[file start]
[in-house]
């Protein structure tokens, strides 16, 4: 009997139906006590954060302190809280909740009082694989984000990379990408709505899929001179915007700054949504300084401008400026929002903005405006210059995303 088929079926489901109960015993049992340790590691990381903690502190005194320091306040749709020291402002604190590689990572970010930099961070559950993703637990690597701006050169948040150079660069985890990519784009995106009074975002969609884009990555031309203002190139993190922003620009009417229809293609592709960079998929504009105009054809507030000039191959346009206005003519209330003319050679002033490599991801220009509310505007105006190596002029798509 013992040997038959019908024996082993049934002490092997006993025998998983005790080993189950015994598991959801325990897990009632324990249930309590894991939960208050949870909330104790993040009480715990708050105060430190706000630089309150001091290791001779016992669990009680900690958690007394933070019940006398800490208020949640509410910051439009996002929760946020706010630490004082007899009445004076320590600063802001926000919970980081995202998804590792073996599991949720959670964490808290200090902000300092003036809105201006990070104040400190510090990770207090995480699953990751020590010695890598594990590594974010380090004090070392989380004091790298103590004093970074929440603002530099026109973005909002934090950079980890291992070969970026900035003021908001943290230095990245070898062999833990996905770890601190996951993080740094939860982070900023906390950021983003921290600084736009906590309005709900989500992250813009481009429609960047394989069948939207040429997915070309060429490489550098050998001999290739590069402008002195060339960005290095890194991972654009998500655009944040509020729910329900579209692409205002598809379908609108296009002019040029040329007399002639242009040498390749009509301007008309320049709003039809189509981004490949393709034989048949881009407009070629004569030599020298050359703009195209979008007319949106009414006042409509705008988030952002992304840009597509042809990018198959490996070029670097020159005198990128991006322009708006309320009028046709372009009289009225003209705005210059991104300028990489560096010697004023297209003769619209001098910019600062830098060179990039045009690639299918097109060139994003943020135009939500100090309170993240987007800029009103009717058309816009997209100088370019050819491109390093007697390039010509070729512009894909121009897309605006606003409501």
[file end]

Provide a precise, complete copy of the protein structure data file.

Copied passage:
[in-house]
């Protein structure tokens, strides 16, 4: 009997139906006590954060302190809280909740009082694989984000990379990408709505899929001179915007700054949504300084401008400026929002903005405006210059995303 088929079926489901109960015993049992340790590691990381903690502190005194320091306040749709020291402002604190590689990572970010930099961070559950993703637990690597701006050169948040150079660069985890990519784009995106009074975002969609884009990555031309203002190139993190922003620009009417229809293609592709960079998929504009105009054809507030000039191959346009206005003519209330003319050679002033490599991801220009509310505007105006190596002029798509 013992040997038959019908024996082993049934002490092997006993025998998983005790080993189950015994598991959801325990897990009632324990249930309590894991939960208050949870909330104790993040009480715990708050105060430190706000630089309150001091290791001779016992669990009680900690958690007394933070019940006398800490208020949640509410910051439009996002929760946020706010630490004082007899009445004076320590600063802001926000919970980081995202998804590792073996599991949720959670964490808290200090902000300092003036809105201006990070104040400190510090990770207090995480699953990751020590010695890598594990590594974010380090004090070392989380004091790298103590004093970074929440603002530099026109973005909002934090950079980890291992070969970026900035003021908001943290230095990245070898062999833990996905770890601190996951993080740094939860982070900023906390950021983003921290600084736009906590309005709900989500992250813009481009429609960047394989069948939207040429997915070309060429490489550098050998001999290739590069402008002195060339960005290095890194991972654009998500655009944040509020729910329900579209692409205002598809379908609108296009002019040029040329007399002639242009040498390749009509301007008309320049709003039809189509981004490949393709034989048949881009407009070629004569030599020298050359703009195209979008007319949106009414006042409509705008988030952002992304840009597509042809990018198959490996070029670097020159005198990128991006322009708006309320009028046709372009009289009225003209705005210059991104300028990489560096010697004023297209003769619209001098910019600062830098060179990039045009690639299918097109060139994003943020135009939500100090309170993240987007800029009103009717058309816009997209100088370019050819491109390093007697390039010509070729512009894909121009897309605006606003409501």